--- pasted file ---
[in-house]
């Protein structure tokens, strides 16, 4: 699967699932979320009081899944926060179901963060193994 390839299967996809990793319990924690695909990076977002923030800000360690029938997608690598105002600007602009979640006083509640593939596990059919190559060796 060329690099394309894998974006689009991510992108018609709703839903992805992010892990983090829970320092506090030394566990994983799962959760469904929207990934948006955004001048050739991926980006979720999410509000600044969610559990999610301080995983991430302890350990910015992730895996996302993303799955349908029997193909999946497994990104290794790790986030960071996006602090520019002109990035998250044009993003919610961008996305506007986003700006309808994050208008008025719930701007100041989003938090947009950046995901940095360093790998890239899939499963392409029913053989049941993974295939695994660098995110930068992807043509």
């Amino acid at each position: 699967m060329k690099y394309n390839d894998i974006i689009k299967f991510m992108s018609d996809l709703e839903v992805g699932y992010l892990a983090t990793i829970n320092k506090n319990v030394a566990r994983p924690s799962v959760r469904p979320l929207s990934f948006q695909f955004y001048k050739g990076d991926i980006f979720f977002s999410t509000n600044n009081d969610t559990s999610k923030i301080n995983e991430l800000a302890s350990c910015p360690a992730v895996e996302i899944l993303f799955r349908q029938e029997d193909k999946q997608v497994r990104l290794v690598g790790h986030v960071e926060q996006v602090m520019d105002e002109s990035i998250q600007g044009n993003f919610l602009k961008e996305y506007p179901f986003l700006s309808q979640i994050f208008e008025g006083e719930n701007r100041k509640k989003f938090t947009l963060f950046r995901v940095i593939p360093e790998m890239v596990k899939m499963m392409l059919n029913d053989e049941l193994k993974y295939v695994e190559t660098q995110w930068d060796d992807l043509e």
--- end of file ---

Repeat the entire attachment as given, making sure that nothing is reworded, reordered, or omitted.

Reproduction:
[in-house]
């Protein structure tokens, strides 16, 4: 699967699932979320009081899944926060179901963060193994 390839299967996809990793319990924690695909990076977002923030800000360690029938997608690598105002600007602009979640006083509640593939596990059919190559060796 060329690099394309894998974006689009991510992108018609709703839903992805992010892990983090829970320092506090030394566990994983799962959760469904929207990934948006955004001048050739991926980006979720999410509000600044969610559990999610301080995983991430302890350990910015992730895996996302993303799955349908029997193909999946497994990104290794790790986030960071996006602090520019002109990035998250044009993003919610961008996305506007986003700006309808994050208008008025719930701007100041989003938090947009950046995901940095360093790998890239899939499963392409029913053989049941993974295939695994660098995110930068992807043509």
């Amino acid at each position: 699967m060329k690099y394309n390839d894998i974006i689009k299967f991510m992108s018609d996809l709703e839903v992805g699932y992010l892990a983090t990793i829970n320092k506090n319990v030394a566990r994983p924690s799962v959760r469904p979320l929207s990934f948006q695909f955004y001048k050739g990076d991926i980006f979720f977002s999410t509000n600044n009081d969610t559990s999610k923030i301080n995983e991430l800000a302890s350990c910015p360690a992730v895996e996302i899944l993303f799955r349908q029938e029997d193909k999946q997608v497994r990104l290794v690598g790790h986030v960071e926060q996006v602090m520019d105002e002109s990035i998250q600007g044009n993003f919610l602009k961008e996305y506007p179901f986003l700006s309808q979640i994050f208008e008025g006083e719930n701007r100041k509640k989003f938090t947009l963060f950046r995901v940095i593939p360093e790998m890239v596990k899939m499963m392409l059919n029913d053989e049941l193994k993974y295939v695994e190559t660098q995110w930068d060796d992807l043509e």